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For the past few months, I’ve been detained on a project allowing me virtually zero Internet access.
More to the point, I was away from home as well, meaning a number of bills I didn’t have set up to automatically be paid via credit card or my bank account went unpaid.
Upon returning home, a sizable phone bill remained unpaid, meaning my cell phone provider had turned off the service.
If you tried to call me before July 19, you’d have received a message from the provider my cell phone wasn’t working or receiving message (“the wireless account you are trying to reach is not answering at this time …”).
Unless you have access to an Obama phone, every person with a contract for cell-phone service must pay their bill to ensure the service remains connected.
The delivery of cell-phone service has a cost that must be paid by the end-user, meaning those not carrying around an Obama phone in their pocket must pony up a monthly fee for the right to continue having cell coverage.
Every service has a cost (for those with Obama phones, the cost is redistributed to those who actually pay their cell phone bills and taxpayer money): garbage, electricity, gas and water.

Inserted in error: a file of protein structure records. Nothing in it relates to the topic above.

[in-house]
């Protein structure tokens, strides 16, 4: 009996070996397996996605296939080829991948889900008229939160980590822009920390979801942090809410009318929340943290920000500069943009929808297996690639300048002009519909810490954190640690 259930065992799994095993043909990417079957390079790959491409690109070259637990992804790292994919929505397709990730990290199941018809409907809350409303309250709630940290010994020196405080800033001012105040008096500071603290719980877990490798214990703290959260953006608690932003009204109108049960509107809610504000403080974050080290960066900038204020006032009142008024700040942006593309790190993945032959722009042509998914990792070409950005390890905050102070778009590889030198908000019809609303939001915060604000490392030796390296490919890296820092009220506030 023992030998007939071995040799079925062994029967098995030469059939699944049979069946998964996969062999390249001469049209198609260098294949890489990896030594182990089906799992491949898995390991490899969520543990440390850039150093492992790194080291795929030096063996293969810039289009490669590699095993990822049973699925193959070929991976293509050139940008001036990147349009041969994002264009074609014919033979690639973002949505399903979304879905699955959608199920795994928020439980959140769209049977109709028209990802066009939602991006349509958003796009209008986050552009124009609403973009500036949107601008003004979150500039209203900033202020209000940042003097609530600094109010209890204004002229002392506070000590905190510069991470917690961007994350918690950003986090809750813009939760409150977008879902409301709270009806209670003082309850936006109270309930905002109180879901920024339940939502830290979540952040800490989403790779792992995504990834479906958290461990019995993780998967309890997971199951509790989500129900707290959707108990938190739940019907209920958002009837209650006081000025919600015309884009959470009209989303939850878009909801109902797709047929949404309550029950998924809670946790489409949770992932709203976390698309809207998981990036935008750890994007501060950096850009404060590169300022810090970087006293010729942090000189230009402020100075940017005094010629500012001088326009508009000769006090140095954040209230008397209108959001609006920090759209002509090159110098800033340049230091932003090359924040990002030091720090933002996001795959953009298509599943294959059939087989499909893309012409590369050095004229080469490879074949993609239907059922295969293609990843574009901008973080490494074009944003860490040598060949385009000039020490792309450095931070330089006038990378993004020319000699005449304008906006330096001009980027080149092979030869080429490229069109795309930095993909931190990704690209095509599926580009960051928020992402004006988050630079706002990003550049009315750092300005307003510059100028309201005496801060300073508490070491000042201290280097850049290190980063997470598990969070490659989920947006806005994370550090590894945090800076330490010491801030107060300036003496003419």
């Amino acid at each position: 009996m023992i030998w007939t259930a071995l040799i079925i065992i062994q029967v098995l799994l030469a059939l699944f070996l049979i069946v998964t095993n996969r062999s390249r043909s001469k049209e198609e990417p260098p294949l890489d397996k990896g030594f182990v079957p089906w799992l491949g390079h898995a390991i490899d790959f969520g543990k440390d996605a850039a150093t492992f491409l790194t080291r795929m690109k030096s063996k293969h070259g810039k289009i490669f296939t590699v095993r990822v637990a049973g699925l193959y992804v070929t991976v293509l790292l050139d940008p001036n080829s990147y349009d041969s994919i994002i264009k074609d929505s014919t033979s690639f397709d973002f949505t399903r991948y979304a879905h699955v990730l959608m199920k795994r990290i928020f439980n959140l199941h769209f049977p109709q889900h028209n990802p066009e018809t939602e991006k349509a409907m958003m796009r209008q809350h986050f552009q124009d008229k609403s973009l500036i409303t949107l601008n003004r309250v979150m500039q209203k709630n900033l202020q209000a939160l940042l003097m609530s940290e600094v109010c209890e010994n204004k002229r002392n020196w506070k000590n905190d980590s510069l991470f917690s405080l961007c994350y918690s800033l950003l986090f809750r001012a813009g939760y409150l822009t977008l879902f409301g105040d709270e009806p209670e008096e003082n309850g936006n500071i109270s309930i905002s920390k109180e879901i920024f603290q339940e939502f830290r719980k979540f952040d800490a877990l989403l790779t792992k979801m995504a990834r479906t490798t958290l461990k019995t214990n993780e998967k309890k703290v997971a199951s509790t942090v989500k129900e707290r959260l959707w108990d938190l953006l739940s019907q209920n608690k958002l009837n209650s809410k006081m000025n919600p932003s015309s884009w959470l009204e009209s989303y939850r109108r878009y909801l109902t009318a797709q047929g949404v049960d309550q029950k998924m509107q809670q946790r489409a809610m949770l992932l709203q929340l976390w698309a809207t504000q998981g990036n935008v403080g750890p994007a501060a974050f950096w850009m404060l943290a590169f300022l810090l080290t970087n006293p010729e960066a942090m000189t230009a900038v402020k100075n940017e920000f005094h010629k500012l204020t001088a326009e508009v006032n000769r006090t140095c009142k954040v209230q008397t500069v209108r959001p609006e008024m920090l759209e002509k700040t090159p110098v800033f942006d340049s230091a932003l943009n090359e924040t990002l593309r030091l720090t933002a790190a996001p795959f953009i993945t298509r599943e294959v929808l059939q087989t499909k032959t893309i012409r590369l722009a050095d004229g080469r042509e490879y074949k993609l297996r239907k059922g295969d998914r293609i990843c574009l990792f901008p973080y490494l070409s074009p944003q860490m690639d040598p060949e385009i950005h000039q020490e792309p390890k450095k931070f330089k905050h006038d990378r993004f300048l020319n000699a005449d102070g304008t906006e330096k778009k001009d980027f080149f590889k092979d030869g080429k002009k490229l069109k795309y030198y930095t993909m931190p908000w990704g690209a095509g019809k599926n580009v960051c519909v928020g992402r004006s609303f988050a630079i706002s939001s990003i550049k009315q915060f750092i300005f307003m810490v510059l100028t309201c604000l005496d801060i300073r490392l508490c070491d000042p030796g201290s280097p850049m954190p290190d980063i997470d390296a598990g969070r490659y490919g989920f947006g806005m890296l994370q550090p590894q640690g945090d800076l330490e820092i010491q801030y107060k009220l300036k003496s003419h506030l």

Failure to pay your garbage, electricity, gas or water bill means the company delivering this service can cease performing its end of the deal until payment is rendered.
A few weeks ago, I wrote about the situation in Detroit, the hamlet of hopelessness found in Michigan, the protest of citizens there rising up over both unpaid water bills and turnoffs by the Detroit Water and Sewerage Department, or DWSD.
The primary mindset behind those with unpaid, delinquent water bills was, as CBS Detroit reported, “The majority of our customers (who) are in delinquency status, they just built a culture of, ‘You’re not making me pay – I am not going to pay.”
My phone service was disconnected until the bill was paid in full. This was clearly delineated in the contract I signed when I purchased the phone and upon payment of the bill, full cell service was restored.
But not until payment for the service had cleared my account.